Why it’s bad

  • Stops us from including all the levels of different categorical variables, making it harder to interpret coefficients for several categorical predictors in the same model

  • Increases uncertainty about coefficients for the collinear variables (higher standard errors, wider confidence intervals)

  • Test error will likely be worse compared to training error (overfitting)

What to do

  • Avoid redundancy. If your data contains several variables which are essentially different ways of measuring the same thing, don’t use all of them as predictors

  • Other methods are available but outside the scope of this class: principal components regression, ridge regression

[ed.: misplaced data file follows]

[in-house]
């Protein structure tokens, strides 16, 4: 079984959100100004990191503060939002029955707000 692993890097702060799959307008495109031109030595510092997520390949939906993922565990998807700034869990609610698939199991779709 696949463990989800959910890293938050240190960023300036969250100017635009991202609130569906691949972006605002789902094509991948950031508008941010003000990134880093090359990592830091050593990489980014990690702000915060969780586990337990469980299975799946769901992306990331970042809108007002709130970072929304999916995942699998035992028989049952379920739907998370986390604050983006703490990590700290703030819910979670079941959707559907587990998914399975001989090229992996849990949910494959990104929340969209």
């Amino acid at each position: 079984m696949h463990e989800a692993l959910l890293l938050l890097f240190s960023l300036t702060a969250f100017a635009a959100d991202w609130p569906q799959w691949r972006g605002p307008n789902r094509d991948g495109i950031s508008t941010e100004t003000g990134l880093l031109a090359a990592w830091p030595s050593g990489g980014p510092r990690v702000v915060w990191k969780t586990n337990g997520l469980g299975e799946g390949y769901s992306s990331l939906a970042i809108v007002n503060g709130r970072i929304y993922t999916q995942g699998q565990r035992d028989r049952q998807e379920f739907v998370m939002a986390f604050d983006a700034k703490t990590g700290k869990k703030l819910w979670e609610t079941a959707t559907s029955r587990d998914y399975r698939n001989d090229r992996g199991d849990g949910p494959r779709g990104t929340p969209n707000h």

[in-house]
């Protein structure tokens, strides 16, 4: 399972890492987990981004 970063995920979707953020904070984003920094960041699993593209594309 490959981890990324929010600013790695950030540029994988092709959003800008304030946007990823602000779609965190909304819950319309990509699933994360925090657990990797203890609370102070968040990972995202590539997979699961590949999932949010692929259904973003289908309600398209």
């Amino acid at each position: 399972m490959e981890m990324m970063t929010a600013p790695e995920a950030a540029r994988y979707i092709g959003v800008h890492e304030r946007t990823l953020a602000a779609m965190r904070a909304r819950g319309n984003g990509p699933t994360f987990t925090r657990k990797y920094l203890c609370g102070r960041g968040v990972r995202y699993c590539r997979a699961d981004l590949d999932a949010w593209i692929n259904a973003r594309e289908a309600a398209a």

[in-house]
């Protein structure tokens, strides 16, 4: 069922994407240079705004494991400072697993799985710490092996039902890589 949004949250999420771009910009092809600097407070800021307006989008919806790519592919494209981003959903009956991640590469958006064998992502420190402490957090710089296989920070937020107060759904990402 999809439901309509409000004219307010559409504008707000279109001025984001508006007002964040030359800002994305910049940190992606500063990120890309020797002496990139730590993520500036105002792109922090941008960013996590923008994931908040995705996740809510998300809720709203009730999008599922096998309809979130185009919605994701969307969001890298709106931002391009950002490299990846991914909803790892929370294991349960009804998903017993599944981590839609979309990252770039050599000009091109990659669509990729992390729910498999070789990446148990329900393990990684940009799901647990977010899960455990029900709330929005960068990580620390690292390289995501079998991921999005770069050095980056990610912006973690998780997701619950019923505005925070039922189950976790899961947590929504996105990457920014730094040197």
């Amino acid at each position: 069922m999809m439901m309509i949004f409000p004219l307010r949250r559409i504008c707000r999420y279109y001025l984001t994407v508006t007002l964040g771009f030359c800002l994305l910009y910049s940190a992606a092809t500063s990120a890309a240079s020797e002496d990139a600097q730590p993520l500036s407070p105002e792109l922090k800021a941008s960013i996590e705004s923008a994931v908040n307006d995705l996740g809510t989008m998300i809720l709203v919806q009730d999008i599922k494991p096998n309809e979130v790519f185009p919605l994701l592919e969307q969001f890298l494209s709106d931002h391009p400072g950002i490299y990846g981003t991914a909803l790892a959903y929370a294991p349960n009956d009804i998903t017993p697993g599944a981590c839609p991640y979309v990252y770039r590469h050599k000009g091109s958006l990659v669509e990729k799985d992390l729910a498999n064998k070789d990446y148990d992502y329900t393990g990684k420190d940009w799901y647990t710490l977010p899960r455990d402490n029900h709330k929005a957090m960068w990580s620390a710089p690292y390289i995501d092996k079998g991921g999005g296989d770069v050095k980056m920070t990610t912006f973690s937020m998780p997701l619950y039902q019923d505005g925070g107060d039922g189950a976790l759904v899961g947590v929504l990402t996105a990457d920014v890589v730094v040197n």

Simpson’s paradox and ecological correlation

What to do

  • Regression, including every possible confounding variable as a predictor

  • e.g. to determine effect of life jackets on survival, need to control for weather by including it as a predictor varible in some way

  • How could we control for a grouping variable, like states? (Include categorical predictor, for example)

Association is not causation

What to do

  • Keep in mind the Bradford Hill criteria like strength (a large enough effect size to actually explain the outcomes), consistency (multiple studies from different sources, using different kinds of data and analysis), plausible mechanism

  • Use methods designed specifically for causal inference (a more advanced topic you can learn more about now if you’re interested)